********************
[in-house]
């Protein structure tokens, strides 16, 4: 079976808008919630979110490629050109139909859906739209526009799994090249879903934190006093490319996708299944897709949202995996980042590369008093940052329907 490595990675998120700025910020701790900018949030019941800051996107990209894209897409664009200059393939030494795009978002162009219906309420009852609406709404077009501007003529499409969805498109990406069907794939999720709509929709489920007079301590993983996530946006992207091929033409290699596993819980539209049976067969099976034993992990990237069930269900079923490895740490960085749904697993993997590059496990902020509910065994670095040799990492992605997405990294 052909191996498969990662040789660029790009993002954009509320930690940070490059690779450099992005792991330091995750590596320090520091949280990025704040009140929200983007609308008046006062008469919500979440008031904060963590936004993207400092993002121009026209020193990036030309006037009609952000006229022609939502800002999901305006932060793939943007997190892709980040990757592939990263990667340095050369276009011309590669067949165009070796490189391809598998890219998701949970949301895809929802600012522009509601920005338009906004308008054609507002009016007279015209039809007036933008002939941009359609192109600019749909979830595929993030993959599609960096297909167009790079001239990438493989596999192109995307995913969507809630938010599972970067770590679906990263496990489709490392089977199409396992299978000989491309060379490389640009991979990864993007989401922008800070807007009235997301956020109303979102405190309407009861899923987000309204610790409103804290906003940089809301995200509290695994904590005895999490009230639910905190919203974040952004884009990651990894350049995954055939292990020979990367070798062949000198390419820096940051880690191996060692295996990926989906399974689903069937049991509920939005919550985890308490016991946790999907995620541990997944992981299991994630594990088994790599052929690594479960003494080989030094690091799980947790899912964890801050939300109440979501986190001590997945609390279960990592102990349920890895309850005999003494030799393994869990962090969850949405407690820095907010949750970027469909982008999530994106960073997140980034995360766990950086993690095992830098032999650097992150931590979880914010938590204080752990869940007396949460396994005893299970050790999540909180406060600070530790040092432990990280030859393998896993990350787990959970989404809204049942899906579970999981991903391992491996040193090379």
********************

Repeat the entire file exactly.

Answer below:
[in-house]
């Protein structure tokens, strides 16, 4: 079976808008919630979110490629050109139909859906739209526009799994090249879903934190006093490319996708299944897709949202995996980042590369008093940052329907 490595990675998120700025910020701790900018949030019941800051996107990209894209897409664009200059393939030494795009978002162009219906309420009852609406709404077009501007003529499409969805498109990406069907794939999720709509929709489920007079301590993983996530946006992207091929033409290699596993819980539209049976067969099976034993992990990237069930269900079923490895740490960085749904697993993997590059496990902020509910065994670095040799990492992605997405990294 052909191996498969990662040789660029790009993002954009509320930690940070490059690779450099992005792991330091995750590596320090520091949280990025704040009140929200983007609308008046006062008469919500979440008031904060963590936004993207400092993002121009026209020193990036030309006037009609952000006229022609939502800002999901305006932060793939943007997190892709980040990757592939990263990667340095050369276009011309590669067949165009070796490189391809598998890219998701949970949301895809929802600012522009509601920005338009906004308008054609507002009016007279015209039809007036933008002939941009359609192109600019749909979830595929993030993959599609960096297909167009790079001239990438493989596999192109995307995913969507809630938010599972970067770590679906990263496990489709490392089977199409396992299978000989491309060379490389640009991979990864993007989401922008800070807007009235997301956020109303979102405190309407009861899923987000309204610790409103804290906003940089809301995200509290695994904590005895999490009230639910905190919203974040952004884009990651990894350049995954055939292990020979990367070798062949000198390419820096940051880690191996060692295996990926989906399974689903069937049991509920939005919550985890308490016991946790999907995620541990997944992981299991994630594990088994790599052929690594479960003494080989030094690091799980947790899912964890801050939300109440979501986190001590997945609390279960990592102990349920890895309850005999003494030799393994869990962090969850949405407690820095907010949750970027469909982008999530994106960073997140980034995360766990950086993690095992830098032999650097992150931590979880914010938590204080752990869940007396949460396994005893299970050790999540909180406060600070530790040092432990990280030859393998896993990350787990959970989404809204049942899906579970999981991903391992491996040193090379």